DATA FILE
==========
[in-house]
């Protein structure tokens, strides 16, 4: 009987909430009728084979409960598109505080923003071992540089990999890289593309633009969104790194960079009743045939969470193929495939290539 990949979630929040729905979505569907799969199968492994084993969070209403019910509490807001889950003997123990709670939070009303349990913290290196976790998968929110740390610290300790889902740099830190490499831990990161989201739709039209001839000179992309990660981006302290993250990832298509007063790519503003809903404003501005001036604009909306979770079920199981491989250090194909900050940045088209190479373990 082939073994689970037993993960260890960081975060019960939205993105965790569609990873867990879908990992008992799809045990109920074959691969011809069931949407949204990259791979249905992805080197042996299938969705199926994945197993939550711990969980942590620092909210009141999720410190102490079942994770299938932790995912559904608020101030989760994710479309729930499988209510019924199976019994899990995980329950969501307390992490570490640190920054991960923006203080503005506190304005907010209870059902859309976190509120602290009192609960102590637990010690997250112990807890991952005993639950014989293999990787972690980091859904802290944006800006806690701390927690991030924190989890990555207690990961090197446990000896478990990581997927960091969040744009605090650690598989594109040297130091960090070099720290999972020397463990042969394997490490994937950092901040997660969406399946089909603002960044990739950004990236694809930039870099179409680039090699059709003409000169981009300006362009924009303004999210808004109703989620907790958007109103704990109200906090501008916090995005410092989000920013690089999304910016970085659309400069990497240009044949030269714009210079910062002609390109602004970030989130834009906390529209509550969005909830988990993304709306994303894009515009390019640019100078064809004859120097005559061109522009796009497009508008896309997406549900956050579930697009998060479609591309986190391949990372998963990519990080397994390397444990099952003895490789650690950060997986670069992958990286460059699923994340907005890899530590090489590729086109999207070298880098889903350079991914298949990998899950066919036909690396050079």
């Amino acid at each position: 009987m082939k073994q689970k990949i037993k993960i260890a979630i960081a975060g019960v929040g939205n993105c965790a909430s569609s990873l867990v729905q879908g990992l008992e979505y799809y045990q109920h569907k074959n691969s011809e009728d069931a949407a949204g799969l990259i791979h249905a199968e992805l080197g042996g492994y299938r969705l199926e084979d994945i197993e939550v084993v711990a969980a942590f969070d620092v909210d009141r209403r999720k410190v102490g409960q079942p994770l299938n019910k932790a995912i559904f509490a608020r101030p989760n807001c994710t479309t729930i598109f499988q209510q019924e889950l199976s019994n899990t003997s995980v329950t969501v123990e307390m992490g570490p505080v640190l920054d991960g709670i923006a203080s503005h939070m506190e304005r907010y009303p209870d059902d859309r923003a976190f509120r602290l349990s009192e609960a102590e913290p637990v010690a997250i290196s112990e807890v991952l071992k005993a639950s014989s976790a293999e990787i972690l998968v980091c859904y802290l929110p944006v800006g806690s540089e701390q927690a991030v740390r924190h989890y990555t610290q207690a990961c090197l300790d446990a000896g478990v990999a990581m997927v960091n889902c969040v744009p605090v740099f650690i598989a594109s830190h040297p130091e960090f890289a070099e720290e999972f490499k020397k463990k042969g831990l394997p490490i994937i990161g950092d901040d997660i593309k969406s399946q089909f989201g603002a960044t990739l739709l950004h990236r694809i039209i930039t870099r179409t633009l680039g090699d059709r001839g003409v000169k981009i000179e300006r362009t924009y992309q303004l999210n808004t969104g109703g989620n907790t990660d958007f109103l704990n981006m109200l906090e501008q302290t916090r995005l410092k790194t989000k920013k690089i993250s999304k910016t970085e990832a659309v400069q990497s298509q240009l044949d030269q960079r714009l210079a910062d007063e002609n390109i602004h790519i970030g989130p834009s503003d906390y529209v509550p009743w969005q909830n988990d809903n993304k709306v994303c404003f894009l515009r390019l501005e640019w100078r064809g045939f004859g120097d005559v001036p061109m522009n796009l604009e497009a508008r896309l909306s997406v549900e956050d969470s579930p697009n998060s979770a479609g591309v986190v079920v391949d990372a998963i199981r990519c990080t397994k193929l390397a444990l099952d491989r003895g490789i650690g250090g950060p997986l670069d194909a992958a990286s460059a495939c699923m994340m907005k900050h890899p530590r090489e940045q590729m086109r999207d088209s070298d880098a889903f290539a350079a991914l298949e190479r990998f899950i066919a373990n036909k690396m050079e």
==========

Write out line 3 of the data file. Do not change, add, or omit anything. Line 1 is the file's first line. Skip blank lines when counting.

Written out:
């Amino acid at each position: 009987m082939k073994q689970k990949i037993k993960i260890a979630i960081a975060g019960v929040g939205n993105c965790a909430s569609s990873l867990v729905q879908g990992l008992e979505y799809y045990q109920h569907k074959n691969s011809e009728d069931a949407a949204g799969l990259i791979h249905a199968e992805l080197g042996g492994y299938r969705l199926e084979d994945i197993e939550v084993v711990a969980a942590f969070d620092v909210d009141r209403r999720k410190v102490g409960q079942p994770l299938n019910k932790a995912i559904f509490a608020r101030p989760n807001c994710t479309t729930i598109f499988q209510q019924e889950l199976s019994n899990t003997s995980v329950t969501v123990e307390m992490g570490p505080v640190l920054d991960g709670i923006a203080s503005h939070m506190e304005r907010y009303p209870d059902d859309r923003a976190f509120r602290l349990s009192e609960a102590e913290p637990v010690a997250i290196s112990e807890v991952l071992k005993a639950s014989s976790a293999e990787i972690l998968v980091c859904y802290l929110p944006v800006g806690s540089e701390q927690a991030v740390r924190h989890y990555t610290q207690a990961c090197l300790d446990a000896g478990v990999a990581m997927v960091n889902c969040v744009p605090v740099f650690i598989a594109s830190h040297p130091e960090f890289a070099e720290e999972f490499k020397k463990k042969g831990l394997p490490i994937i990161g950092d901040d997660i593309k969406s399946q089909f989201g603002a960044t990739l739709l950004h990236r694809i039209i930039t870099r179409t633009l680039g090699d059709r001839g003409v000169k981009i000179e300006r362009t924009y992309q303004l999210n808004t969104g109703g989620n907790t990660d958007f109103l704990n981006m109200l906090e501008q302290t916090r995005l410092k790194t989000k920013k690089i993250s999304k910016t970085e990832a659309v400069q990497s298509q240009l044949d030269q960079r714009l210079a910062d007063e002609n390109i602004h790519i970030g989130p834009s503003d906390y529209v509550p009743w969005q909830n988990d809903n993304k709306v994303c404003f894009l515009r390019l501005e640019w100078r064809g045939f004859g120097d005559v001036p061109m522009n796009l604009e497009a508008r896309l909306s997406v549900e956050d969470s579930p697009n998060s979770a479609g591309v986190v079920v391949d990372a998963i199981r990519c990080t397994k193929l390397a444990l099952d491989r003895g490789i650690g250090g950060p997986l670069d194909a992958a990286s460059a495939c699923m994340m907005k900050h890899p530590r090489e940045q590729m086109r999207d088209s070298d880098a889903f290539a350079a991914l298949e190479r990998f899950i066919a373990n036909k690396m050079e």